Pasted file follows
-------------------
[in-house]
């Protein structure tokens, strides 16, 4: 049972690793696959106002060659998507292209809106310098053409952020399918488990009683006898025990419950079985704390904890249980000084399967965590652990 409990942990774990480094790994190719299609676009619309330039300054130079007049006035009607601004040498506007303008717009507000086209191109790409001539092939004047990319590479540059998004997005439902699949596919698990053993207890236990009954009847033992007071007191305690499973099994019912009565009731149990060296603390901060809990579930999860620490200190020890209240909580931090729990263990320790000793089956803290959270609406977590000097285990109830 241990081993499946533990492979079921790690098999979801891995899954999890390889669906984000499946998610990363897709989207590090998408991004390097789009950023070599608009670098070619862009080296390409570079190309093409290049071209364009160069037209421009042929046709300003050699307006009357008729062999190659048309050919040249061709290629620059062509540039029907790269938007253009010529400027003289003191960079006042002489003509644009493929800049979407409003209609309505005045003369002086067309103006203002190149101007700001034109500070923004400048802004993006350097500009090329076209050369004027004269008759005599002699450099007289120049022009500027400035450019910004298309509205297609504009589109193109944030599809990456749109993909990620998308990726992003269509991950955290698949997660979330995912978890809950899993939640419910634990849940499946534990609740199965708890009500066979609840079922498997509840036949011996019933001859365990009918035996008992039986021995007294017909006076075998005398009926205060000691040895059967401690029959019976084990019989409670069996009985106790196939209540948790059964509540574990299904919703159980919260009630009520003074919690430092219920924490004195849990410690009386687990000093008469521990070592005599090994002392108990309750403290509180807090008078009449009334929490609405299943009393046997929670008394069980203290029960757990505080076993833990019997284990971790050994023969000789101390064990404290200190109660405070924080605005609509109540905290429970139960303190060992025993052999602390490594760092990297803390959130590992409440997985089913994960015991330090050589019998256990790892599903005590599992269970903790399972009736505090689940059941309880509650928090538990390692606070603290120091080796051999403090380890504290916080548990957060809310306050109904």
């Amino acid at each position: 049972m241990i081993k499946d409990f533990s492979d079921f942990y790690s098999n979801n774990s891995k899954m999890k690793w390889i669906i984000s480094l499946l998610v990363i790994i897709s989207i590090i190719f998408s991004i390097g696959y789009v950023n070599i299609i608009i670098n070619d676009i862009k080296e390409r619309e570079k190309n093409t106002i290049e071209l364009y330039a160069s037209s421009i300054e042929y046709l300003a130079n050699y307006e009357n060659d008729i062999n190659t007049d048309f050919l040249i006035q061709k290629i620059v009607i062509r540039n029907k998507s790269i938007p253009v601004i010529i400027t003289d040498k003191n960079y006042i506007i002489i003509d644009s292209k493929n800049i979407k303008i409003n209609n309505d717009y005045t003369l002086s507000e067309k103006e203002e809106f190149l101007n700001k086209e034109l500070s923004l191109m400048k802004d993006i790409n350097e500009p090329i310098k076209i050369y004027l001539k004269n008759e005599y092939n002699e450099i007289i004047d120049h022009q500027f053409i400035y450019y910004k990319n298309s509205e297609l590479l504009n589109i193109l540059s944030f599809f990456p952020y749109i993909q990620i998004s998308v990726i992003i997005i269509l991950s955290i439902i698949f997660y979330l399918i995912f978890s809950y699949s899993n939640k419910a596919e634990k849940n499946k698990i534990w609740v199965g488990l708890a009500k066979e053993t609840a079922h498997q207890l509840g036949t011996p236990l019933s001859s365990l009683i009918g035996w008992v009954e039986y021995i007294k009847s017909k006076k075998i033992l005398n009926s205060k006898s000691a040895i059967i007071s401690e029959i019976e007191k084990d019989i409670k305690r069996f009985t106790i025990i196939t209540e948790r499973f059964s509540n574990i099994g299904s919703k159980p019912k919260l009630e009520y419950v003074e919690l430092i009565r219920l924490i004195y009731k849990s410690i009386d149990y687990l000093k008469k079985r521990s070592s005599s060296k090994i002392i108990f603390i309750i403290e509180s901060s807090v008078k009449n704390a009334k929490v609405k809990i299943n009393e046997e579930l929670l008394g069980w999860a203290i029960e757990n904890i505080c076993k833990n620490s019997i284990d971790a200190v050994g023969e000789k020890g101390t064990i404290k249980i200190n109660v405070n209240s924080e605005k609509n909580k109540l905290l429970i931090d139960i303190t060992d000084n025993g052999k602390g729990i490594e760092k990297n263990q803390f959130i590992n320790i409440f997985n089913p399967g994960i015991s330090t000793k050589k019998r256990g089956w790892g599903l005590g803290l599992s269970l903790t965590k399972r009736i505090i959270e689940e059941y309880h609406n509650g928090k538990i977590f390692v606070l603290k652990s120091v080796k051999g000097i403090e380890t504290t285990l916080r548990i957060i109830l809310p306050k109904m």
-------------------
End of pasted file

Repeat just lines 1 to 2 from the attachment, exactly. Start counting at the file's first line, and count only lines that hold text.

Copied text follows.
[in-house]
């Protein structure tokens, strides 16, 4: 049972690793696959106002060659998507292209809106310098053409952020399918488990009683006898025990419950079985704390904890249980000084399967965590652990 409990942990774990480094790994190719299609676009619309330039300054130079007049006035009607601004040498506007303008717009507000086209191109790409001539092939004047990319590479540059998004997005439902699949596919698990053993207890236990009954009847033992007071007191305690499973099994019912009565009731149990060296603390901060809990579930999860620490200190020890209240909580931090729990263990320790000793089956803290959270609406977590000097285990109830 241990081993499946533990492979079921790690098999979801891995899954999890390889669906984000499946998610990363897709989207590090998408991004390097789009950023070599608009670098070619862009080296390409570079190309093409290049071209364009160069037209421009042929046709300003050699307006009357008729062999190659048309050919040249061709290629620059062509540039029907790269938007253009010529400027003289003191960079006042002489003509644009493929800049979407409003209609309505005045003369002086067309103006203002190149101007700001034109500070923004400048802004993006350097500009090329076209050369004027004269008759005599002699450099007289120049022009500027400035450019910004298309509205297609504009589109193109944030599809990456749109993909990620998308990726992003269509991950955290698949997660979330995912978890809950899993939640419910634990849940499946534990609740199965708890009500066979609840079922498997509840036949011996019933001859365990009918035996008992039986021995007294017909006076075998005398009926205060000691040895059967401690029959019976084990019989409670069996009985106790196939209540948790059964509540574990299904919703159980919260009630009520003074919690430092219920924490004195849990410690009386687990000093008469521990070592005599090994002392108990309750403290509180807090008078009449009334929490609405299943009393046997929670008394069980203290029960757990505080076993833990019997284990971790050994023969000789101390064990404290200190109660405070924080605005609509109540905290429970139960303190060992025993052999602390490594760092990297803390959130590992409440997985089913994960015991330090050589019998256990790892599903005590599992269970903790399972009736505090689940059941309880509650928090538990390692606070603290120091080796051999403090380890504290916080548990957060809310306050109904």